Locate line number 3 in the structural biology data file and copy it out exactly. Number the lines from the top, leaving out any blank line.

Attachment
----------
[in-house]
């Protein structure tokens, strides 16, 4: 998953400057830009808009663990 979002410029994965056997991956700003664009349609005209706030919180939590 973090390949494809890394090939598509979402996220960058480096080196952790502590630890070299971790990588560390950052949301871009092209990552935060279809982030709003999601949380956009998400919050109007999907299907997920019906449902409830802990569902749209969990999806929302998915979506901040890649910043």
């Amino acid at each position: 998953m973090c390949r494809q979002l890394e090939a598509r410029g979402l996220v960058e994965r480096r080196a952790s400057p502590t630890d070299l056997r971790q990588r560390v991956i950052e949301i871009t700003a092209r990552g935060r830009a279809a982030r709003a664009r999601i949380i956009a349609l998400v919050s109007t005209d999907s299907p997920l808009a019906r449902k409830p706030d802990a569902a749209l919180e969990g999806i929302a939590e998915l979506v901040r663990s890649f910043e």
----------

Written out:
């Amino acid at each position: 998953m973090c390949r494809q979002l890394e090939a598509r410029g979402l996220v960058e994965r480096r080196a952790s400057p502590t630890d070299l056997r971790q990588r560390v991956i950052e949301i871009t700003a092209r990552g935060r830009a279809a982030r709003a664009r999601i949380i956009a349609l998400v919050s109007t005209d999907s299907p997920l808009a019906r449902k409830p706030d802990a569902a749209l919180e969990g999806i929302a939590e998915l979506v901040r663990s890649f910043e």